photography ; Chicago media theory

Video : Chicago media theory

photography

In his book Camera Lucida, Roland Barthes argues a photographs can be the object of three practices: to do, to udergo, to look. He considers the photographer to be the operator, hose of us who look at the photographs to be the spectators, and the person or object photographed, the target.

We could describe the medium of paintin to produce pictures and images as well. However, painting is obviously a different medium than photography and uses highly different physical substance. Photography share with film this exclusive and peculiar property- the sense of nearness in the thing.

Walter Benjaminpoints that there are two different values to a work of art. cult value / exhibition value 이건 내가 이미 쓴 부분임.

Photography as an art is by no means a precise representation of reality. the relation between photography and death. Kittler in his book, Gramophone, Film, Typewriter argues that photographs and photography albums, establish a realm of the dead. They guarantee the object photographed will be preserved. They induce in the spectator a feeling that the target of the photograph is real, and this reality we equate with being alive. Yet Barthes argues we take this a step further, because of that delusion which makes us attribute to reality an absolutely superior, somehow external value; but by shifting this reality to the past, the photograph suggest that it is already dead.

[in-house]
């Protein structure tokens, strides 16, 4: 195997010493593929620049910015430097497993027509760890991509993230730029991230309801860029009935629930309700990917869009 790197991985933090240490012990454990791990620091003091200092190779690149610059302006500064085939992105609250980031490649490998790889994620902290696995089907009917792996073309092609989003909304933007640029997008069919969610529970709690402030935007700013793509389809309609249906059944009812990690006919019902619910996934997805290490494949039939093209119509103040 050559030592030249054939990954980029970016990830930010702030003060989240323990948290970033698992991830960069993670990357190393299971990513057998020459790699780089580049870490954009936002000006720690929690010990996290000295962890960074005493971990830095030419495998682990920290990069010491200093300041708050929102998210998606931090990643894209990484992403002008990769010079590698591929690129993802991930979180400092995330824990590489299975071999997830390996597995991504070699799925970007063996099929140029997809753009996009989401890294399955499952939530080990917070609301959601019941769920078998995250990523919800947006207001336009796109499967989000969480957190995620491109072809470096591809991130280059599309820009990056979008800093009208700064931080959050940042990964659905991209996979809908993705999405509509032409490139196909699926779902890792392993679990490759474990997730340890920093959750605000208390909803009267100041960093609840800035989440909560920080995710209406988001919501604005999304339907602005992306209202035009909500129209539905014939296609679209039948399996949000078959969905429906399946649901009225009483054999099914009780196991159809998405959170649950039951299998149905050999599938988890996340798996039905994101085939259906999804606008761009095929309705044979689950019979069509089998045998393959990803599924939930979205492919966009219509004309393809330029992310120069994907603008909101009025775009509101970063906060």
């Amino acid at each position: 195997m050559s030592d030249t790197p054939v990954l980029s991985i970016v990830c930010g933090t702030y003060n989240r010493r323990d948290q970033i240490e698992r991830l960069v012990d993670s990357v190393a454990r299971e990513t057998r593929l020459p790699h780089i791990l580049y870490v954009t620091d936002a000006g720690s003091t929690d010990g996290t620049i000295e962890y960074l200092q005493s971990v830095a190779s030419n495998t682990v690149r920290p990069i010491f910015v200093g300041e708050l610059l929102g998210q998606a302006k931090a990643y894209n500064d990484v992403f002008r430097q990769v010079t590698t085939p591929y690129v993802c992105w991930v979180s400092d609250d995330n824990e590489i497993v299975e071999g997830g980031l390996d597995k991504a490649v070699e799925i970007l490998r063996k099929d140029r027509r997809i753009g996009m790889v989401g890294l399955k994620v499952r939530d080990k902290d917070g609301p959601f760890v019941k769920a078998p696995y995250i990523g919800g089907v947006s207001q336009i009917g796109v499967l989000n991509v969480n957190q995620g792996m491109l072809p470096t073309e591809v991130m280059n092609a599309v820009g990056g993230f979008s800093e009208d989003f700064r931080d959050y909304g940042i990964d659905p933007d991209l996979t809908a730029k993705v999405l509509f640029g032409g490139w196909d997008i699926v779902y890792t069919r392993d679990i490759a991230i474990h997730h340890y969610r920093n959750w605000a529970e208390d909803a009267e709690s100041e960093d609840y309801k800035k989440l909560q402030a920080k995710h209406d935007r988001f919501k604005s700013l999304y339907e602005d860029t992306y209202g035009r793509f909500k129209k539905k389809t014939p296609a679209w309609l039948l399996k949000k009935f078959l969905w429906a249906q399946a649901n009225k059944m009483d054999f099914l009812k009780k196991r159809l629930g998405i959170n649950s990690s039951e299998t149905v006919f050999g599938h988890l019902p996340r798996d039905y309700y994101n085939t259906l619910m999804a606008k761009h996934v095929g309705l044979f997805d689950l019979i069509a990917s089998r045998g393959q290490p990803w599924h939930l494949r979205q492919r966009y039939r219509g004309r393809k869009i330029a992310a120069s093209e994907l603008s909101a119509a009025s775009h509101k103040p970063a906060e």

The photography was what allowed for the creation of film. It made possible the establishment of a whole new medium. cinema. In film just as in photography, we are given this illusion of reality. illusion and fantasy.
Camera has the ability to objectify people. The camera can turn people into things, and the photograph extends and multiplies the human image to the proportions of mass-produced merchandise.

IN the late 1800’s photogrpahy was mainly classified as an industrial art rather than a fine art, due to its mechanical nature.
1889 a fine-art photography movement was founded by Henry Emerson.

1930s Benjamin suggested that the question should not be whether or not photography had not transformed the entire nature of art. Benjamin sees photography to be the great new revolutionary medium that due to its reproducibility changed how we value art.

The medium of photography is known most for its reproducibility, its ability to communicate with the masses, its notion of reality that is induced in the spectators, and its ability to abolish time and space and allow for anyone to feel they have witnessed an historical act, been to a far away place, or communicated with the realm of the dead.

made available to the public a wealth of pictorial records exceeding everything known before.

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